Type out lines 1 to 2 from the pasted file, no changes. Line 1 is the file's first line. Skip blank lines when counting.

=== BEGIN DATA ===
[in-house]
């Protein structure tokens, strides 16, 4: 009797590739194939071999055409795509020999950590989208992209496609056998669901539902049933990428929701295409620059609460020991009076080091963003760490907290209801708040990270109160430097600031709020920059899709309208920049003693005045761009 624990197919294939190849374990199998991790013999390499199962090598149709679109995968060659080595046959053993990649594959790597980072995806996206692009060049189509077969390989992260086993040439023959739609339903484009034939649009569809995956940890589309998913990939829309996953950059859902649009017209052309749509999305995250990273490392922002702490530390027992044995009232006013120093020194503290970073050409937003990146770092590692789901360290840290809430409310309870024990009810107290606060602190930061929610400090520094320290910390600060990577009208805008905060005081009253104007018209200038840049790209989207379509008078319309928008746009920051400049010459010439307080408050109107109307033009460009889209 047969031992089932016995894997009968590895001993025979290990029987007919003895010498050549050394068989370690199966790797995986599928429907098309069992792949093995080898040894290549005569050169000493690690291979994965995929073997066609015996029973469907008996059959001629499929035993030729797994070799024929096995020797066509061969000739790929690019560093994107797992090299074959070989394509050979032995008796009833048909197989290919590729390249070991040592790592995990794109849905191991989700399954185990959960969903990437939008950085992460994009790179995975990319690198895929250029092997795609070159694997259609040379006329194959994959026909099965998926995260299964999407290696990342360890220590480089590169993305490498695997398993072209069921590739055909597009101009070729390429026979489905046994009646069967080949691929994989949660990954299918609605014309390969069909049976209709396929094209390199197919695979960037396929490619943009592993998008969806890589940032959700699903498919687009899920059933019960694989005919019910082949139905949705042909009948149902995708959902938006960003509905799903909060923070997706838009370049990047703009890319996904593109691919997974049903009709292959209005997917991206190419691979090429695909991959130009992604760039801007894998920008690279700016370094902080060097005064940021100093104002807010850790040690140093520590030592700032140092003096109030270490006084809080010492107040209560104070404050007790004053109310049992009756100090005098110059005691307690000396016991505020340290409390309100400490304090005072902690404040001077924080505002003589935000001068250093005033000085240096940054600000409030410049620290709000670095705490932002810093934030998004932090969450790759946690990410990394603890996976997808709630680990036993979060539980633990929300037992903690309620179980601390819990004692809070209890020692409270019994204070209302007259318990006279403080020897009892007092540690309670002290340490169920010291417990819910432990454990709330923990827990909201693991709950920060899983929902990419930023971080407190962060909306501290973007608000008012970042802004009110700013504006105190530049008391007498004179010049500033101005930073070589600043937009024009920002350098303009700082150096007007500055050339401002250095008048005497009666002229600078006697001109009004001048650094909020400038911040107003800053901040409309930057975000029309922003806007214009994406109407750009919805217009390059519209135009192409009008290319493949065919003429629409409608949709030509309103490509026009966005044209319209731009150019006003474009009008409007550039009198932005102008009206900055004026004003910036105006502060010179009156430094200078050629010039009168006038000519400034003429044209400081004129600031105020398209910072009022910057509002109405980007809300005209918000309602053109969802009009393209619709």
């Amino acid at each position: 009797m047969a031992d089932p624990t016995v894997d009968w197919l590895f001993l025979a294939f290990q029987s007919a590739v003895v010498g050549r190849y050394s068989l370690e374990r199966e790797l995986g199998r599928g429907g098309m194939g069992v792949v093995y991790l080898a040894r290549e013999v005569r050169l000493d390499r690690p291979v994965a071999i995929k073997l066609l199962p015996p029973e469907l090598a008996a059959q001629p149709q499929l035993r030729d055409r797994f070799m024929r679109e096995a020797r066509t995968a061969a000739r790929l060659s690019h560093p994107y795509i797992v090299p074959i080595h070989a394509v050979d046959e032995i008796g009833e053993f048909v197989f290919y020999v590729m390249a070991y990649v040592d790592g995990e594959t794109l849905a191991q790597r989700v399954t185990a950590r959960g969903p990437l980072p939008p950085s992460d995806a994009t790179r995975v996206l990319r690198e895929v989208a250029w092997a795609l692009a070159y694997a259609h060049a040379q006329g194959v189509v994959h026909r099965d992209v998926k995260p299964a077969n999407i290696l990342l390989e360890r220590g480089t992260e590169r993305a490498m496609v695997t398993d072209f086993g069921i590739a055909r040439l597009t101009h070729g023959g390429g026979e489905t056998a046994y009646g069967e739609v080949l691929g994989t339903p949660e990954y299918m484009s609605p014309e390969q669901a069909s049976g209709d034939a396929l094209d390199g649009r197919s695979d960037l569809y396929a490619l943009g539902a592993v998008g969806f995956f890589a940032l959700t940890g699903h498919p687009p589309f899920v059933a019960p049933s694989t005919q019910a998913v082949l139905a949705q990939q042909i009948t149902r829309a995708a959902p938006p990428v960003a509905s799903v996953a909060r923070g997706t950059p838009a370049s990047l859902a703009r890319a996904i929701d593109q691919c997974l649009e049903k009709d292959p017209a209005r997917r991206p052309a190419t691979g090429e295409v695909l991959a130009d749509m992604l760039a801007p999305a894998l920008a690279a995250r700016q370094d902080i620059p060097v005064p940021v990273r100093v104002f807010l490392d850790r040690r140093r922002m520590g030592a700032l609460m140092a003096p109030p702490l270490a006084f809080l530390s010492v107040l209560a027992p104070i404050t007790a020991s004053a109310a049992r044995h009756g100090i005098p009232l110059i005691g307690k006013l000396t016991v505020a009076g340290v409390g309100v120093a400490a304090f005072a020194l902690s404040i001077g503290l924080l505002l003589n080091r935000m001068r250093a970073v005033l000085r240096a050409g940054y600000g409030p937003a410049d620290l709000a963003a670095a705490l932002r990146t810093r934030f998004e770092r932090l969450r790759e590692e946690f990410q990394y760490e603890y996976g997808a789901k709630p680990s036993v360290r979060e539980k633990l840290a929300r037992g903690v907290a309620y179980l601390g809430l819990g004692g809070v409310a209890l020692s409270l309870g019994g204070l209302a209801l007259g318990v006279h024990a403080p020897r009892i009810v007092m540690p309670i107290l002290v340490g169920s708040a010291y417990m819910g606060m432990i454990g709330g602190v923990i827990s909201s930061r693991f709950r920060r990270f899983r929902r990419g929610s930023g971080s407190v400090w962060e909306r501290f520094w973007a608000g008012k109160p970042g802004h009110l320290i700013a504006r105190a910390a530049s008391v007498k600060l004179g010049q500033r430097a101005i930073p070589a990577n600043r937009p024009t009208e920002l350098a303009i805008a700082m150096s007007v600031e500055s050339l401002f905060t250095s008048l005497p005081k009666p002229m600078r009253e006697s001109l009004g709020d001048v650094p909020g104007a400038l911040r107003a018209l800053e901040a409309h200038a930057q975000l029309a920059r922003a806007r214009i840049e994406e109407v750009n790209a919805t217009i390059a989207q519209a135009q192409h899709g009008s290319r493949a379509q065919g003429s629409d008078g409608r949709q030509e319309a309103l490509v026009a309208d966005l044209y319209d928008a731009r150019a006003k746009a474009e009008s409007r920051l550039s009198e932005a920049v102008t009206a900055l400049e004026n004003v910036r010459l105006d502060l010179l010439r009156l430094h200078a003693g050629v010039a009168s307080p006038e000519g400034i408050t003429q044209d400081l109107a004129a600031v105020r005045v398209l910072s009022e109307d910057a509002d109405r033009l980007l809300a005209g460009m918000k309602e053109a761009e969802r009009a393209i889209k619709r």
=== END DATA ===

[in-house]
């Protein structure tokens, strides 16, 4: 009797590739194939071999055409795509020999950590989208992209496609056998669901539902049933990428929701295409620059609460020991009076080091963003760490907290209801708040990270109160430097600031709020920059899709309208920049003693005045761009 624990197919294939190849374990199998991790013999390499199962090598149709679109995968060659080595046959053993990649594959790597980072995806996206692009060049189509077969390989992260086993040439023959739609339903484009034939649009569809995956940890589309998913990939829309996953950059859902649009017209052309749509999305995250990273490392922002702490530390027992044995009232006013120093020194503290970073050409937003990146770092590692789901360290840290809430409310309870024990009810107290606060602190930061929610400090520094320290910390600060990577009208805008905060005081009253104007018209200038840049790209989207379509008078319309928008746009920051400049010459010439307080408050109107109307033009460009889209 047969031992089932016995894997009968590895001993025979290990029987007919003895010498050549050394068989370690199966790797995986599928429907098309069992792949093995080898040894290549005569050169000493690690291979994965995929073997066609015996029973469907008996059959001629499929035993030729797994070799024929096995020797066509061969000739790929690019560093994107797992090299074959070989394509050979032995008796009833048909197989290919590729390249070991040592790592995990794109849905191991989700399954185990959960969903990437939008950085992460994009790179995975990319690198895929250029092997795609070159694997259609040379006329194959994959026909099965998926995260299964999407290696990342360890220590480089590169993305490498695997398993072209069921590739055909597009101009070729390429026979489905046994009646069967080949691929994989949660990954299918609605014309390969069909049976209709396929094209390199197919695979960037396929490619943009592993998008969806890589940032959700699903498919687009899920059933019960694989005919019910082949139905949705042909009948149902995708959902938006960003509905799903909060923070997706838009370049990047703009890319996904593109691919997974049903009709292959209005997917991206190419691979090429695909991959130009992604760039801007894998920008690279700016370094902080060097005064940021100093104002807010850790040690140093520590030592700032140092003096109030270490006084809080010492107040209560104070404050007790004053109310049992009756100090005098110059005691307690000396016991505020340290409390309100400490304090005072902690404040001077924080505002003589935000001068250093005033000085240096940054600000409030410049620290709000670095705490932002810093934030998004932090969450790759946690990410990394603890996976997808709630680990036993979060539980633990929300037992903690309620179980601390819990004692809070209890020692409270019994204070209302007259318990006279403080020897009892007092540690309670002290340490169920010291417990819910432990454990709330923990827990909201693991709950920060899983929902990419930023971080407190962060909306501290973007608000008012970042802004009110700013504006105190530049008391007498004179010049500033101005930073070589600043937009024009920002350098303009700082150096007007500055050339401002250095008048005497009666002229600078006697001109009004001048650094909020400038911040107003800053901040409309930057975000029309922003806007214009994406109407750009919805217009390059519209135009192409009008290319493949065919003429629409409608949709030509309103490509026009966005044209319209731009150019006003474009009008409007550039009198932005102008009206900055004026004003910036105006502060010179009156430094200078050629010039009168006038000519400034003429044209400081004129600031105020398209910072009022910057509002109405980007809300005209918000309602053109969802009009393209619709």